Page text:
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COMMONWEALTH v. JACKSON (11/26/73)

SUPREME COURT OF PENNSYLVANIA


decided: November 26, 1973.

COMMONWEALTH
v.
JACKSON, APPELLANT

Appeal from judgment of sentence of Court of Common Pleas, Criminal Division, of Allegheny County, March T., 1971, No. 115, in case of Commonwealth of Pennsylvania v. Augustine Jackson.

COUNSEL

James R. Fitzgerald, for appellant.

No brief submitted for appellee.

Jones, C. J., Eagen, O'Brien, Roberts, Pomeroy, Nix and Manderino, JJ. Dissenting Opinion by Mr. Justice Roberts. Mr. Justice O'Brien and Mr. Justice Nix join in this dissenting opinion.

Author: Per Curiam

[ 454 Pa. Page 430]

The appellant, Augustine Jackson, was convicted by a jury in Allegheny County of committing an unlawful abortion in violation of Sections 718 and 719 of the Act of June 24, 1939, P. L. 872, 18 P.S. §§ 4718-4719. A prison sentence was imposed and Jackson filed an appeal therefrom in the Superior Court.*fn1 Because other appeals were then pending in this Court involving the identical issue, the Superior Court certified Jackson's appeal here.

[ 454 Pa. Page ]

The conviction and judgment of sentence must be reversed. See Roe v. Wade, 410 U.S. 113, 93 S. Ct. 705 (1973), and Commonwealth v. Page, 451 Pa. 331, 303 A.2d 215 (1973).

It is so ordered.

Disposition

Conviction and judgment of sentence reversed.

Dissenting Opinion by Mr. Justice Roberts:

I am compelled to dissent from the majority's reversal of appellant's conviction. Because this case does not involve the right of a woman to obtain an abortion by a licensed physician, appellant's conduct in aborting another's pregnancy was properly punishable under sections 718 and 719 of the Act of June 24, 1939, P. L. 872, 18 P.S. App. §§ 4718-19 (1973). In my view, these sections continue to prohibit all persons other than licensed physicians from performing abortions.*fn1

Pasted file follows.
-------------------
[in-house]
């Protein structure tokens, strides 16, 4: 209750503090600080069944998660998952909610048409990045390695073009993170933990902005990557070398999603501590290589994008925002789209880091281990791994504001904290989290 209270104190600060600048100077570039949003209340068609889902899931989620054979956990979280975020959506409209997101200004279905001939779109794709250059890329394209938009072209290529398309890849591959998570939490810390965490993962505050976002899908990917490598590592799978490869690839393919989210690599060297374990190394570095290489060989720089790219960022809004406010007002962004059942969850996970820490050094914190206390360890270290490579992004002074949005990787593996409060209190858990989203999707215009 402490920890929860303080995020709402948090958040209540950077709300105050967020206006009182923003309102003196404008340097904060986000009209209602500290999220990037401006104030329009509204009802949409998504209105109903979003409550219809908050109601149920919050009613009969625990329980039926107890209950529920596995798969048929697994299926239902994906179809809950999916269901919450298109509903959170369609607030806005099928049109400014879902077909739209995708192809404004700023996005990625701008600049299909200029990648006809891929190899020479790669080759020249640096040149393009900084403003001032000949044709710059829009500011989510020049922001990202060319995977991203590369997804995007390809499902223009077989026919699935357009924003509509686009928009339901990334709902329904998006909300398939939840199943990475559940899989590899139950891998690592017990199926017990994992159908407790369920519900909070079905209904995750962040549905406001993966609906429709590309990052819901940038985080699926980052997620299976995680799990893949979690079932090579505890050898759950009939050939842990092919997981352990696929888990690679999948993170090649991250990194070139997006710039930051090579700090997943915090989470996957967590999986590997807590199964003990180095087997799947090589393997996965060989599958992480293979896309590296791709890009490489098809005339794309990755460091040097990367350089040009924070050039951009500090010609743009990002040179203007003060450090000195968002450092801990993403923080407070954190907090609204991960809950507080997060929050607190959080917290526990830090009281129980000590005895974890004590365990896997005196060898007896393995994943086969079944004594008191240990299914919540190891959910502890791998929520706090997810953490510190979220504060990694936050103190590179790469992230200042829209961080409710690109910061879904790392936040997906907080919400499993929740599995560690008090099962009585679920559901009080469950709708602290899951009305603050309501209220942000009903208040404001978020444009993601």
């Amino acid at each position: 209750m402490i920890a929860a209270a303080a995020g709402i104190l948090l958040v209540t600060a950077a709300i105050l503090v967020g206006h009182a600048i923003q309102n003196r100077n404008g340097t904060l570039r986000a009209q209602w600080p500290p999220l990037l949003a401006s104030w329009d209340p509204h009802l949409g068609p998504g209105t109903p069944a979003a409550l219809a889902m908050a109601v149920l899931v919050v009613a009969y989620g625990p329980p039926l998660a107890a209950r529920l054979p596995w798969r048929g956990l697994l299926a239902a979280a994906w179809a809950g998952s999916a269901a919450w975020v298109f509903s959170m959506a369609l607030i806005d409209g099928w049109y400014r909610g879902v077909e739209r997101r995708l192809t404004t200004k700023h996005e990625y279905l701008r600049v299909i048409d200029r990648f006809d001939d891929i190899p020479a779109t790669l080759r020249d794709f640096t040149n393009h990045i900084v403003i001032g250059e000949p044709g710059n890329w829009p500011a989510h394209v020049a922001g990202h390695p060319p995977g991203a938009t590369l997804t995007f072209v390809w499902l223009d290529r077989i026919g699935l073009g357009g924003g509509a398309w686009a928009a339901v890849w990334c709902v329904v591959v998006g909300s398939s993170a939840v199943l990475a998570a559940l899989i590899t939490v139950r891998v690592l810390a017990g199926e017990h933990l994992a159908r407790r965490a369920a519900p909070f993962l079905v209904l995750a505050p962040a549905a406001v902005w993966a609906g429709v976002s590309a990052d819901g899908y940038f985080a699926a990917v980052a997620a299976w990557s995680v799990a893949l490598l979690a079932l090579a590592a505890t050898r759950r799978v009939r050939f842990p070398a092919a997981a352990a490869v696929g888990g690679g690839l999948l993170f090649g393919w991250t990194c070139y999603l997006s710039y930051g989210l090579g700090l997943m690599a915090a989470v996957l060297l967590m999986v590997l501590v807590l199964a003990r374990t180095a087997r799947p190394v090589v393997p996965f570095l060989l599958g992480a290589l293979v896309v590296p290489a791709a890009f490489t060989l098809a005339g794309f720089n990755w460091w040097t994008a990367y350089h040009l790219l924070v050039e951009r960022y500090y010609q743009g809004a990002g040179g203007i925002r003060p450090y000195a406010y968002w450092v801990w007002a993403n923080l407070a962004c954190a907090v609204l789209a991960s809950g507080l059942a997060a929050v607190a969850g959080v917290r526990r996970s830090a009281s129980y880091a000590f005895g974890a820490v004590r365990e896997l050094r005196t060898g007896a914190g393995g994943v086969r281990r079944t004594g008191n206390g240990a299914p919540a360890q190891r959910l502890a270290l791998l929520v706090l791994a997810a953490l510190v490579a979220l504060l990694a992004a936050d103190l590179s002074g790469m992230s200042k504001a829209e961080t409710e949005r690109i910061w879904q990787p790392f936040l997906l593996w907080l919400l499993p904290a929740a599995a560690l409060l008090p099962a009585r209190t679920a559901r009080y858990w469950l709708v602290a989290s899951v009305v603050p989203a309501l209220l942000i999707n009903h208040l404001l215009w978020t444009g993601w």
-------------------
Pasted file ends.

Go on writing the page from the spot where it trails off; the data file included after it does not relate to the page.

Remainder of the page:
[ 454 Pa. Page 431]

Nothing to the contrary appears in Roe v. Wade, 410 U.S. 113, 93 S. Ct. 705 (1973), or Doe v. Bolton, 410 U.S. 179, 93 S. Ct. 739 (1973).*fn2

In the instant case, appellant is not a licensed physician. Nevertheless, in June 1965, she attempted to abort the pregnancy of Georgia Carter. Appellant performed the abortion in her private residence and in the absence of safe procedures or sanitary conditions. As a result, the abortion terminated not only Georgia Carter's pregnancy, but her life as well.

In Roe v. Wade, the United States Supreme Court sought to harmonize important, but conflicting societal interests. A woman's decision to terminate her pregnancy was found to be included within a constitutional right of privacy.*fn3 But her decision and that right

[ 454 Pa. Page 432]

    could not be unrestrictedly exercised. Qualifying this right of privacy were the valid state interests in safeguarding the life of the mother, ensuring proper medical practice, and protecting potential human life. Mr. Justice Blackman, speaking for the Court, emphasized that "[t]he State has a legitimate interest in seeing to it that abortion, like any other medical procedure, is performed under circumstances that insure maximum safety for the patient. This interest obviously extends at least to the performing physician and his staff, to the facilities involved, to the availability of after-care, and to adequate provision for any complication or emergency that might arise. The prevalence of high mortality rates at illegal 'abortion mills' strengthens, rather than weakens, the State's interest in regulating the conditions under which abortions are performed." Roe v. Wade, supra at 150, 93 S. Ct. at 725. From this it appears without doubt that the Commonwealth has the power constitutionally to proscribe abortions performed by non-physicians.